Description
Mitral valve repair is an open-heart procedure performed by cardiothoracic surgeons to treat stenosis (narrowing) or regurgitation (leakage) of the mitral valve. The mitral valve is the "inflow valve" for the left side of the heart. Blood flows from the lungs, where it picks up oxygen, and into the heart through the mitral valve. When it opens, the mitral valve allows blood to flow into the hearts main pumping chamber called the left ventricle. It then closes to keep blood from leaking back into the lungs when the ventricle contracts (squeezes) to push blood out to the body. It has two flaps, or leaflets.

Why is mitral valve repair necessary?
The mitral valve is the inflow valve into the left side of the heart. It closes during systole (when the ventricle contracts or squeezes blood out into the aorta and the rest of the body). When the mitral valve leaks, blood flows backward into the lungs. The ventricle must therefore pump more blood with each contraction to produce the same forward output of blood throughout the body. This resulting condition is called a volume overload. The heart can compensate for this volume overload for many months or years (provided the leakage came on slowly and progressively), but it eventually begins to fail producing symptoms of shortness of breath or fatigue.

When is surgery necessary?
The indications for mitral valve repair are undergoing constant re-evaluation. Recent evidence suggests that earlier surgical intervention, particularly if mitral valve repair is possible, may prevent irreversible damage to the heart. The decision regarding when to proceed with surgery should be made with your doctor. This decision will require judgment regarding the risk of surgery and the benefits available from mitral valve surgery. In some cases blood pressure medications, such as Ace Inhibitors can significantly relieve symptoms.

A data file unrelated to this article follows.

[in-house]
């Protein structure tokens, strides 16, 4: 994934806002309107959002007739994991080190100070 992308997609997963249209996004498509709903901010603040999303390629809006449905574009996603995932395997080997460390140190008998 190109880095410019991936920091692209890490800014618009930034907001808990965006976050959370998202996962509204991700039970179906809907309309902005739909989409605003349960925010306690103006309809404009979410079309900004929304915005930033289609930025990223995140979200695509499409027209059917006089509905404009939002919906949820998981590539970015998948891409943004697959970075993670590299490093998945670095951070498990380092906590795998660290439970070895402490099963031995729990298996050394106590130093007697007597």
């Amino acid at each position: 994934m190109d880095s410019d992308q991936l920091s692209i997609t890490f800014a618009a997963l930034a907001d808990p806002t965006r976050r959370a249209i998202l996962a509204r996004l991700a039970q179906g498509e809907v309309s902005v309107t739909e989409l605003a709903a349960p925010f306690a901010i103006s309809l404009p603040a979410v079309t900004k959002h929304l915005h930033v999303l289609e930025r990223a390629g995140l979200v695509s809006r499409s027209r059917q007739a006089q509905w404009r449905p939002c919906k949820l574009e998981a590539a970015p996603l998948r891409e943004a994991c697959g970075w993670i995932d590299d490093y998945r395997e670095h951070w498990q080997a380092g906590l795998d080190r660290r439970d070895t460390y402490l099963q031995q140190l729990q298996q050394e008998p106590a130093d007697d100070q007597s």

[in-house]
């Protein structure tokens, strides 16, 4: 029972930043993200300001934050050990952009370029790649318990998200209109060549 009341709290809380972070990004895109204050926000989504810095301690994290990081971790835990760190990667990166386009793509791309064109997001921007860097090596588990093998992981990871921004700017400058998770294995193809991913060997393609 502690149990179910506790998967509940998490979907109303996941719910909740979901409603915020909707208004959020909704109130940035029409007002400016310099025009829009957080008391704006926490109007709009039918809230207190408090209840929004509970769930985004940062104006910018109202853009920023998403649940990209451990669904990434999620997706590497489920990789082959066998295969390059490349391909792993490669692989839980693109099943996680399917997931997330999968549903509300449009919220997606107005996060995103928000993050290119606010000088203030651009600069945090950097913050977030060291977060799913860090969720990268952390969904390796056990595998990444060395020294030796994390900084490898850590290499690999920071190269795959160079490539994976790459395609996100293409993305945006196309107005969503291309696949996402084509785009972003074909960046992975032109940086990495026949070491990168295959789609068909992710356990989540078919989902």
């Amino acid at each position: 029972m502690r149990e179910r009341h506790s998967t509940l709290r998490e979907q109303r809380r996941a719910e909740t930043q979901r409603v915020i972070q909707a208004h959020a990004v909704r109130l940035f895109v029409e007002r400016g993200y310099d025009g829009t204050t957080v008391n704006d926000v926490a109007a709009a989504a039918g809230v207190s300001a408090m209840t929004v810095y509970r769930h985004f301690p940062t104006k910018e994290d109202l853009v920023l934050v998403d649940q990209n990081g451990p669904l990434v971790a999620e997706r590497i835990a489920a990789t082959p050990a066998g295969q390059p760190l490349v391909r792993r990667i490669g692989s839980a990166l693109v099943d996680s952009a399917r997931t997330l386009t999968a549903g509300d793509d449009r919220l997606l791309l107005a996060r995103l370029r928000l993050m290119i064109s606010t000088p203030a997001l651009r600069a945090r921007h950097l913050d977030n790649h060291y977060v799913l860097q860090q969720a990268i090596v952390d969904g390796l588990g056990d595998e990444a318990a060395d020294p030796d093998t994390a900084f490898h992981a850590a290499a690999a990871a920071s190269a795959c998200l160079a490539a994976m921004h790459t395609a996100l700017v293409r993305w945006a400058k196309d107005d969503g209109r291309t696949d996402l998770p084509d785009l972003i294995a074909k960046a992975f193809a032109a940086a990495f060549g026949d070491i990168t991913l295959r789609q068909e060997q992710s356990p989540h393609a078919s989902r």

Mitral Valve repair versus replacement
In the past, leaking mitral valves were replaced with artificial valves. Although these artificial valves work well, they can wear out (requiring replacement surgery in 10-15 years), carry the risk of clot formation, or require the use of a blood thinner pill, coumadin, which must be taken daily. At NorthShore University HealthSystem, over 75% of mitral valves are repaired when indications are appropriate, avoiding the potential complications of valve replacement.

 What to expect
The night before your mitral valve surgery, you will be allowed to eat dinner, but it is advised not to. Nothing to eat or drink after midnight except for small sips of water with medication. No aspirin products. Sleeping pills will be provided if needed. Fleets enema will be prescribed. Antibacterial soap should be used for last shower. You will be called by the ambulatory surgery unit and told what time to come to the hospital the next morning. The operating room has been specially prepared for your mitral valve surgery. The anesthesiologist will give you medication shortly before your surgery begins which will make you drowsy. After you are asleep a breathing tube will be inserted and your breathing will be taken over by a ventilator (breathing machine). After surgery you will go to the Intensive Care Unit for 24 hours. The breathing tube will be discontinued when you are fully awake. From the intensive Care Unit you will be transferred to a private room on the cardiothoracic Surgery Unit. You will be in the hospital for 4 - 5 days.

If you would like additional information on mitral valve repairs or would like to make an appointment, call 847.570.2868.

Cardiothoracic Surgery
2650 Ridge Avenue
Evanston, IL 60201

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